We don’t know the situation on Savai’i, but if numbers have declined there in the way reported on Upolu then there is a strong chance that the population has declined t obelow 250 birds. A planned survey in2012 of Savai’i uplands will provide more information from here.

  3. Joe Taylor says:

    The following comments were sent by Derek Scott:

    I visited Western Samoa briefly in July 1990, and spent a morning in the highlands (around Lake Lanoto’o) looking for Tooth-billed Pigeon, but without success. A major cyclone struck Western Samoa in February 1990, only six months before my visit, and this had devastated vast swathes of the native forest. At least 95% of the tall trees had been blown down in the area that I visited, and I guess that the pigeon had suffered badly.

  4. I sighted two birds in June one flying and one sitring in a tree and then calling. They appear to be moving around and to be more vocal in this period suggesting this maybe a good time to survey the species. A survey is being undertaken likely to be under taken in late May in Savaii 2012.

  5. Cyclone Evan (Dec 2012) is likely to be further impacting the survival of this species since large numbers of native trees have fallen on both the South side and in the Apia area.

  6. Thousands of survey hours have been under taken to determine sites where Manumea still occur. In targeted areas sightings are extremely rear on both Upolu and Savaii. The few individual birds which have been seen to be covering large distances in search of food. Food trees on Upolu was severely affected by the recent Dec 2012 cyclone. There were a number of reports of Manumea being shot by local people after the cyclone.

  7. Following extensive surveys a few birds have been spotted but only one has been a juvenile the critical habitat is disappearing fast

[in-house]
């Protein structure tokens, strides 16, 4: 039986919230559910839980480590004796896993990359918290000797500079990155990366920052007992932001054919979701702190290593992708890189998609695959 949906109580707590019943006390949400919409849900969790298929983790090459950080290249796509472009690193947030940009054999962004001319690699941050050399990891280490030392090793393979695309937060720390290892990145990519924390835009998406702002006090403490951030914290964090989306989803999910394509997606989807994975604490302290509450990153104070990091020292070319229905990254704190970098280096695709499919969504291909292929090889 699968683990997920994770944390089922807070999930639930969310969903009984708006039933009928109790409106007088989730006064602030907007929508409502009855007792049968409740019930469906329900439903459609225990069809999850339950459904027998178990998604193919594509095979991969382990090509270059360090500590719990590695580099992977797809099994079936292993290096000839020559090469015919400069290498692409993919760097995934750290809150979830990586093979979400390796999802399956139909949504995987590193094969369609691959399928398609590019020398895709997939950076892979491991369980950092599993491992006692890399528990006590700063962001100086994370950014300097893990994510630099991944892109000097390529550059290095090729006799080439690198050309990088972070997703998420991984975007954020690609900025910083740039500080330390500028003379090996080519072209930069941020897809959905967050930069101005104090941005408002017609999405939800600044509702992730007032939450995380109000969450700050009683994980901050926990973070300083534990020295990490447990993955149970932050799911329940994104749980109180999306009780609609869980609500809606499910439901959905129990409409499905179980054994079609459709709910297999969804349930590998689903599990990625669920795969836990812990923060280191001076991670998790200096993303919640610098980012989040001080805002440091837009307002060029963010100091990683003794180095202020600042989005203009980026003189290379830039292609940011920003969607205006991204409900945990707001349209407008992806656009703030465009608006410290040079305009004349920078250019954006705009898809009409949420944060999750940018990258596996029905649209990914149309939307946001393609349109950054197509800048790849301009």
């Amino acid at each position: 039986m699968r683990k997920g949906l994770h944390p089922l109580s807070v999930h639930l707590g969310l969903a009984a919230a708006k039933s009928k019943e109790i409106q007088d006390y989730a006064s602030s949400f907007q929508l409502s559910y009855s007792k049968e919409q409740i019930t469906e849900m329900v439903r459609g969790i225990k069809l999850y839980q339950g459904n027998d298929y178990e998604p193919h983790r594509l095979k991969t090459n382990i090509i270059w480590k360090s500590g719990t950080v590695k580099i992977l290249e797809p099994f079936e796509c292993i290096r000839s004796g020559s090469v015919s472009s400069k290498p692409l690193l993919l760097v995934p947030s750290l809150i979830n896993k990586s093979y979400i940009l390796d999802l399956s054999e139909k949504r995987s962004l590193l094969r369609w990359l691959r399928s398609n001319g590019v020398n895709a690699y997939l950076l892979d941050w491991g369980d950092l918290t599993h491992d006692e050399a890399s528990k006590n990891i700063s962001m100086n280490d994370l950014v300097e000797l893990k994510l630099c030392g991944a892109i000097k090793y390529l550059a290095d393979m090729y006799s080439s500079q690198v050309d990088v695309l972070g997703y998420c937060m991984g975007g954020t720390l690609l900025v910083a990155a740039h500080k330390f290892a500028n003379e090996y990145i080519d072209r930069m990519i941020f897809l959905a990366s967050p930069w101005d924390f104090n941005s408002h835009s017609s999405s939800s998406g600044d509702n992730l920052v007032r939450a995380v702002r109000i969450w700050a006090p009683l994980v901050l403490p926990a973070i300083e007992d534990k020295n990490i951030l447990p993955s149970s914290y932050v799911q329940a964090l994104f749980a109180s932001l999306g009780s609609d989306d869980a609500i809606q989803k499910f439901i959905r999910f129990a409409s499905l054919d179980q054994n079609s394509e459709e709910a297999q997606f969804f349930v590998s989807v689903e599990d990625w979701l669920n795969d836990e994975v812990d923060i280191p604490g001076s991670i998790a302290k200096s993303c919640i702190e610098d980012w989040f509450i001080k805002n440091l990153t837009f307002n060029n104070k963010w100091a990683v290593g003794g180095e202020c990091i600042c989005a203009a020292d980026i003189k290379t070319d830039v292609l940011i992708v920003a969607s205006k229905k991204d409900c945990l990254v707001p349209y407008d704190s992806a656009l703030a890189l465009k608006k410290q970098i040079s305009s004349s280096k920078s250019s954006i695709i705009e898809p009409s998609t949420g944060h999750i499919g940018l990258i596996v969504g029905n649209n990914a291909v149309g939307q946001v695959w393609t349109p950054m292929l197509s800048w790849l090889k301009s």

8. Joe Taylor says:

    Please see below the forum topic for a link to a letter from the Ministry of Natural Resources and Environment, addressed to the IUCN Red List Unit.

  9. Andy Symes says:

    Preliminary proposals

    Based on available information and comments posted above, our preliminary proposal for the 2014 Red List would be to treat Tooth-billed Pigeon Didunculus strigirostris as Critically Endangered under criterion C2a(i).

    There is now a period for further comments until the final deadline of 31 March, after which recommended categorisations will be put forward to IUCN.

    The final Red List categories will be published on the BirdLife and IUCN websites in mid-2014, following further checking of information relevant to the assessments by both BirdLife and IUCN.

  10. Andy Symes says:

    Recommended categorisation to be put forward to IUCN

    Following further review, there has been no change to our preliminary proposal for the 2014 Red List status of this species.

    The final categorisation will be published later in 2014, following further checking of information relevant to the assessment by BirdLife and IUCN.